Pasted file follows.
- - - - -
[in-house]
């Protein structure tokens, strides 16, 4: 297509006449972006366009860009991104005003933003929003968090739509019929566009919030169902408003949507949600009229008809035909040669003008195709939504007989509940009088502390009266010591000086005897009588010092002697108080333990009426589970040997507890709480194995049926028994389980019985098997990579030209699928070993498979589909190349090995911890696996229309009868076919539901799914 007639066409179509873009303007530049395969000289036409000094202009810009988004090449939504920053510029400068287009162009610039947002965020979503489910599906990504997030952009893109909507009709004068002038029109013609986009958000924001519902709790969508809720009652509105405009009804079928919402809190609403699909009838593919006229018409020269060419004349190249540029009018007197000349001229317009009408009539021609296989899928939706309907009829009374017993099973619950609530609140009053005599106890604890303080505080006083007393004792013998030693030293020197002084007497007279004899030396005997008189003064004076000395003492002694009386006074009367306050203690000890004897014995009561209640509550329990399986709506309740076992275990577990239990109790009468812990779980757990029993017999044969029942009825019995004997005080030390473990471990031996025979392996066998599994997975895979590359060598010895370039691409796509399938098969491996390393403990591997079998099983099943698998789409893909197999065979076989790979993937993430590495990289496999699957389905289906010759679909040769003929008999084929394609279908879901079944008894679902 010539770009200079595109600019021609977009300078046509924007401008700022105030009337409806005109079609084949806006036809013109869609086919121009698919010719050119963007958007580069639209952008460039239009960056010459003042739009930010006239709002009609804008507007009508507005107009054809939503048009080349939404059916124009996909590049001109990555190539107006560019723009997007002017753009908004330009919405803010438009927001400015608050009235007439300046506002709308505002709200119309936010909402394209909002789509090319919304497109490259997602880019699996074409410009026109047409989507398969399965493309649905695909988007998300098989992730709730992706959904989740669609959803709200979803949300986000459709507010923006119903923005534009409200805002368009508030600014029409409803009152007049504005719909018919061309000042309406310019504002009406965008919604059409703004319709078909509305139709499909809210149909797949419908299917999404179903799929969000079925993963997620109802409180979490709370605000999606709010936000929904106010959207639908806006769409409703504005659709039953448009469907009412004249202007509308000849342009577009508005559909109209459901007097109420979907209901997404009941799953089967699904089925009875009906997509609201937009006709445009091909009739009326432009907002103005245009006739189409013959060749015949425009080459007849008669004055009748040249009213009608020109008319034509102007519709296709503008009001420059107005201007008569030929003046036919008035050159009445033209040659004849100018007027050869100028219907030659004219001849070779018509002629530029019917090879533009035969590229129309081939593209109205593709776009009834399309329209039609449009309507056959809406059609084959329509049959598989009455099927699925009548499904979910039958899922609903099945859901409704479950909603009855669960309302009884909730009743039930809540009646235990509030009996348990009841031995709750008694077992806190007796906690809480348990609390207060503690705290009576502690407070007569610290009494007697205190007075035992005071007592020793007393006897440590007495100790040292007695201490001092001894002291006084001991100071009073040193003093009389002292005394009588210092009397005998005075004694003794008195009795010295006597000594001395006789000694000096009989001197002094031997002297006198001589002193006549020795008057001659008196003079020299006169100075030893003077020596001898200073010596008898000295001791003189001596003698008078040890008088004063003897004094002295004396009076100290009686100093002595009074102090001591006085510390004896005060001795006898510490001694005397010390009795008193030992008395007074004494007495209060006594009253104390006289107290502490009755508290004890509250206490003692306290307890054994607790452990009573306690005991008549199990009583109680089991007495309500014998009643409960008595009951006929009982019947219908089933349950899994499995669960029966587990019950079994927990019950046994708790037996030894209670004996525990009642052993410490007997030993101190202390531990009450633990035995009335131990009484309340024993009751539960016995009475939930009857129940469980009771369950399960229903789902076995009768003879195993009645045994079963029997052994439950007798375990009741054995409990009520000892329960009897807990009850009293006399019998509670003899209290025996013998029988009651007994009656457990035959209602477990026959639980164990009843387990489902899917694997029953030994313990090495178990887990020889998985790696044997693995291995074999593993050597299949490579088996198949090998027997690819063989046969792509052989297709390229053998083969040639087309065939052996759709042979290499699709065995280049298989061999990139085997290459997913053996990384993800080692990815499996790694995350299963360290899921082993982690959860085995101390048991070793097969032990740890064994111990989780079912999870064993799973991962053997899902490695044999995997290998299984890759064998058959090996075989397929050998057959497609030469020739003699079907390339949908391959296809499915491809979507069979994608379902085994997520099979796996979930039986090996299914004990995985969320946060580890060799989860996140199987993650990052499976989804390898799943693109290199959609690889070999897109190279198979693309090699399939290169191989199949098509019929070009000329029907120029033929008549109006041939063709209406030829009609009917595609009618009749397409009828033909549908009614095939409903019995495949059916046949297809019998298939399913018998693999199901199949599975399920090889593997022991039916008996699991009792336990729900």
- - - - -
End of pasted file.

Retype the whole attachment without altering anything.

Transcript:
[in-house]
């Protein structure tokens, strides 16, 4: 297509006449972006366009860009991104005003933003929003968090739509019929566009919030169902408003949507949600009229008809035909040669003008195709939504007989509940009088502390009266010591000086005897009588010092002697108080333990009426589970040997507890709480194995049926028994389980019985098997990579030209699928070993498979589909190349090995911890696996229309009868076919539901799914 007639066409179509873009303007530049395969000289036409000094202009810009988004090449939504920053510029400068287009162009610039947002965020979503489910599906990504997030952009893109909507009709004068002038029109013609986009958000924001519902709790969508809720009652509105405009009804079928919402809190609403699909009838593919006229018409020269060419004349190249540029009018007197000349001229317009009408009539021609296989899928939706309907009829009374017993099973619950609530609140009053005599106890604890303080505080006083007393004792013998030693030293020197002084007497007279004899030396005997008189003064004076000395003492002694009386006074009367306050203690000890004897014995009561209640509550329990399986709506309740076992275990577990239990109790009468812990779980757990029993017999044969029942009825019995004997005080030390473990471990031996025979392996066998599994997975895979590359060598010895370039691409796509399938098969491996390393403990591997079998099983099943698998789409893909197999065979076989790979993937993430590495990289496999699957389905289906010759679909040769003929008999084929394609279908879901079944008894679902 010539770009200079595109600019021609977009300078046509924007401008700022105030009337409806005109079609084949806006036809013109869609086919121009698919010719050119963007958007580069639209952008460039239009960056010459003042739009930010006239709002009609804008507007009508507005107009054809939503048009080349939404059916124009996909590049001109990555190539107006560019723009997007002017753009908004330009919405803010438009927001400015608050009235007439300046506002709308505002709200119309936010909402394209909002789509090319919304497109490259997602880019699996074409410009026109047409989507398969399965493309649905695909988007998300098989992730709730992706959904989740669609959803709200979803949300986000459709507010923006119903923005534009409200805002368009508030600014029409409803009152007049504005719909018919061309000042309406310019504002009406965008919604059409703004319709078909509305139709499909809210149909797949419908299917999404179903799929969000079925993963997620109802409180979490709370605000999606709010936000929904106010959207639908806006769409409703504005659709039953448009469907009412004249202007509308000849342009577009508005559909109209459901007097109420979907209901997404009941799953089967699904089925009875009906997509609201937009006709445009091909009739009326432009907002103005245009006739189409013959060749015949425009080459007849008669004055009748040249009213009608020109008319034509102007519709296709503008009001420059107005201007008569030929003046036919008035050159009445033209040659004849100018007027050869100028219907030659004219001849070779018509002629530029019917090879533009035969590229129309081939593209109205593709776009009834399309329209039609449009309507056959809406059609084959329509049959598989009455099927699925009548499904979910039958899922609903099945859901409704479950909603009855669960309302009884909730009743039930809540009646235990509030009996348990009841031995709750008694077992806190007796906690809480348990609390207060503690705290009576502690407070007569610290009494007697205190007075035992005071007592020793007393006897440590007495100790040292007695201490001092001894002291006084001991100071009073040193003093009389002292005394009588210092009397005998005075004694003794008195009795010295006597000594001395006789000694000096009989001197002094031997002297006198001589002193006549020795008057001659008196003079020299006169100075030893003077020596001898200073010596008898000295001791003189001596003698008078040890008088004063003897004094002295004396009076100290009686100093002595009074102090001591006085510390004896005060001795006898510490001694005397010390009795008193030992008395007074004494007495209060006594009253104390006289107290502490009755508290004890509250206490003692306290307890054994607790452990009573306690005991008549199990009583109680089991007495309500014998009643409960008595009951006929009982019947219908089933349950899994499995669960029966587990019950079994927990019950046994708790037996030894209670004996525990009642052993410490007997030993101190202390531990009450633990035995009335131990009484309340024993009751539960016995009475939930009857129940469980009771369950399960229903789902076995009768003879195993009645045994079963029997052994439950007798375990009741054995409990009520000892329960009897807990009850009293006399019998509670003899209290025996013998029988009651007994009656457990035959209602477990026959639980164990009843387990489902899917694997029953030994313990090495178990887990020889998985790696044997693995291995074999593993050597299949490579088996198949090998027997690819063989046969792509052989297709390229053998083969040639087309065939052996759709042979290499699709065995280049298989061999990139085997290459997913053996990384993800080692990815499996790694995350299963360290899921082993982690959860085995101390048991070793097969032990740890064994111990989780079912999870064993799973991962053997899902490695044999995997290998299984890759064998058959090996075989397929050998057959497609030469020739003699079907390339949908391959296809499915491809979507069979994608379902085994997520099979796996979930039986090996299914004990995985969320946060580890060799989860996140199987993650990052499976989804390898799943693109290199959609690889070999897109190279198979693309090699399939290169191989199949098509019929070009000329029907120029033929008549109006041939063709209406030829009609009917595609009618009749397409009828033909549908009614095939409903019995495949059916046949297809019998298939399913018998693999199901199949599975399920090889593997022991039916008996699991009792336990729900």